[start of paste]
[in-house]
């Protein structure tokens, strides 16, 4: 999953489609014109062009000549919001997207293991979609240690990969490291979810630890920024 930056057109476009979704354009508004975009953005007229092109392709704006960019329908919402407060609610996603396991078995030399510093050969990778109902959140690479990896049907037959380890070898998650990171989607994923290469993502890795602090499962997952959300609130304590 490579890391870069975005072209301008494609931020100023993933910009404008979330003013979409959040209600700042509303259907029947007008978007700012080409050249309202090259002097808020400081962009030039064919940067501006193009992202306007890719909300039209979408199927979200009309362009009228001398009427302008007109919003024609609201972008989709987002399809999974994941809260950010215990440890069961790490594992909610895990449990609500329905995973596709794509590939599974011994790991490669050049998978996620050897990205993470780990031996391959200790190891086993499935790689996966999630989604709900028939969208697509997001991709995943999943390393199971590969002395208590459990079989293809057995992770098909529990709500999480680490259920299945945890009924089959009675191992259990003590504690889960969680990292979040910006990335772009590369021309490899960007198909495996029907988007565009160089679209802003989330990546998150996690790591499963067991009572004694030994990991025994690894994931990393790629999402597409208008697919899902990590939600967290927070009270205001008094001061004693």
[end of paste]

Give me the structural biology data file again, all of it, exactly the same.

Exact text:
[in-house]
């Protein structure tokens, strides 16, 4: 999953489609014109062009000549919001997207293991979609240690990969490291979810630890920024 930056057109476009979704354009508004975009953005007229092109392709704006960019329908919402407060609610996603396991078995030399510093050969990778109902959140690479990896049907037959380890070898998650990171989607994923290469993502890795602090499962997952959300609130304590 490579890391870069975005072209301008494609931020100023993933910009404008979330003013979409959040209600700042509303259907029947007008978007700012080409050249309202090259002097808020400081962009030039064919940067501006193009992202306007890719909300039209979408199927979200009309362009009228001398009427302008007109919003024609609201972008989709987002399809999974994941809260950010215990440890069961790490594992909610895990449990609500329905995973596709794509590939599974011994790991490669050049998978996620050897990205993470780990031996391959200790190891086993499935790689996966999630989604709900028939969208697509997001991709995943999943390393199971590969002395208590459990079989293809057995992770098909529990709500999480680490259920299945945890009924089959009675191992259990003590504690889960969680990292979040910006990335772009590369021309490899960007198909495996029907988007565009160089679209802003989330990546998150996690790591499963067991009572004694030994990991025994690894994931990393790629999402597409208008697919899902990590939600967290927070009270205001008094001061004693």